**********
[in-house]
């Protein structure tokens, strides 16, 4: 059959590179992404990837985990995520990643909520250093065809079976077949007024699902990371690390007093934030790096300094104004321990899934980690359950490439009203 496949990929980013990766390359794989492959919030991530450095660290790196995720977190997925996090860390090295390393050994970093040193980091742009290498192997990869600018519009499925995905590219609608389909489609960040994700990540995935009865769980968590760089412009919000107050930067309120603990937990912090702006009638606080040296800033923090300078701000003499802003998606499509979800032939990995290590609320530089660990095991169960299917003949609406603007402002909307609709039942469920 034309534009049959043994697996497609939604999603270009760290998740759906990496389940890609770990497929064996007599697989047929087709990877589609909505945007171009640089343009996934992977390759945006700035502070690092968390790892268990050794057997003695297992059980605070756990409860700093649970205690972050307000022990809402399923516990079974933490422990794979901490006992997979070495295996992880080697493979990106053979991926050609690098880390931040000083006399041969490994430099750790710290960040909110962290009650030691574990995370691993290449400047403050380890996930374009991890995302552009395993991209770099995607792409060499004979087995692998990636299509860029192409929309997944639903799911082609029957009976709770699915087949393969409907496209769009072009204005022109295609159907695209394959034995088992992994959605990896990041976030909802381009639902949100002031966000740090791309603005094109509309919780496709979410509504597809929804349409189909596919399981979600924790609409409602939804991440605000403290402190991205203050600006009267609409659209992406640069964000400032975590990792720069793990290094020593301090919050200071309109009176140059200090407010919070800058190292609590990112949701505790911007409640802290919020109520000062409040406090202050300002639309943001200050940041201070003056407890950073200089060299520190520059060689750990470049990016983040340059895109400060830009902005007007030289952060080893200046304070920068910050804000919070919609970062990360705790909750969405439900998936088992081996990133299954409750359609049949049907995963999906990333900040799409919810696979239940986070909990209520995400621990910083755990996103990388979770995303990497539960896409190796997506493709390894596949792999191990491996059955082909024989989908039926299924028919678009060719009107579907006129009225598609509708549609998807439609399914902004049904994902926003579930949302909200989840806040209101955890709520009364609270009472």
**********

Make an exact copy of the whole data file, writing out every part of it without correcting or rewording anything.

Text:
[in-house]
């Protein structure tokens, strides 16, 4: 059959590179992404990837985990995520990643909520250093065809079976077949007024699902990371690390007093934030790096300094104004321990899934980690359950490439009203 496949990929980013990766390359794989492959919030991530450095660290790196995720977190997925996090860390090295390393050994970093040193980091742009290498192997990869600018519009499925995905590219609608389909489609960040994700990540995935009865769980968590760089412009919000107050930067309120603990937990912090702006009638606080040296800033923090300078701000003499802003998606499509979800032939990995290590609320530089660990095991169960299917003949609406603007402002909307609709039942469920 034309534009049959043994697996497609939604999603270009760290998740759906990496389940890609770990497929064996007599697989047929087709990877589609909505945007171009640089343009996934992977390759945006700035502070690092968390790892268990050794057997003695297992059980605070756990409860700093649970205690972050307000022990809402399923516990079974933490422990794979901490006992997979070495295996992880080697493979990106053979991926050609690098880390931040000083006399041969490994430099750790710290960040909110962290009650030691574990995370691993290449400047403050380890996930374009991890995302552009395993991209770099995607792409060499004979087995692998990636299509860029192409929309997944639903799911082609029957009976709770699915087949393969409907496209769009072009204005022109295609159907695209394959034995088992992994959605990896990041976030909802381009639902949100002031966000740090791309603005094109509309919780496709979410509504597809929804349409189909596919399981979600924790609409409602939804991440605000403290402190991205203050600006009267609409659209992406640069964000400032975590990792720069793990290094020593301090919050200071309109009176140059200090407010919070800058190292609590990112949701505790911007409640802290919020109520000062409040406090202050300002639309943001200050940041201070003056407890950073200089060299520190520059060689750990470049990016983040340059895109400060830009902005007007030289952060080893200046304070920068910050804000919070919609970062990360705790909750969405439900998936088992081996990133299954409750359609049949049907995963999906990333900040799409919810696979239940986070909990209520995400621990910083755990996103990388979770995303990497539960896409190796997506493709390894596949792999191990491996059955082909024989989908039926299924028919678009060719009107579907006129009225598609509708549609998807439609399914902004049904994902926003579930949302909200989840806040209101955890709520009364609270009472």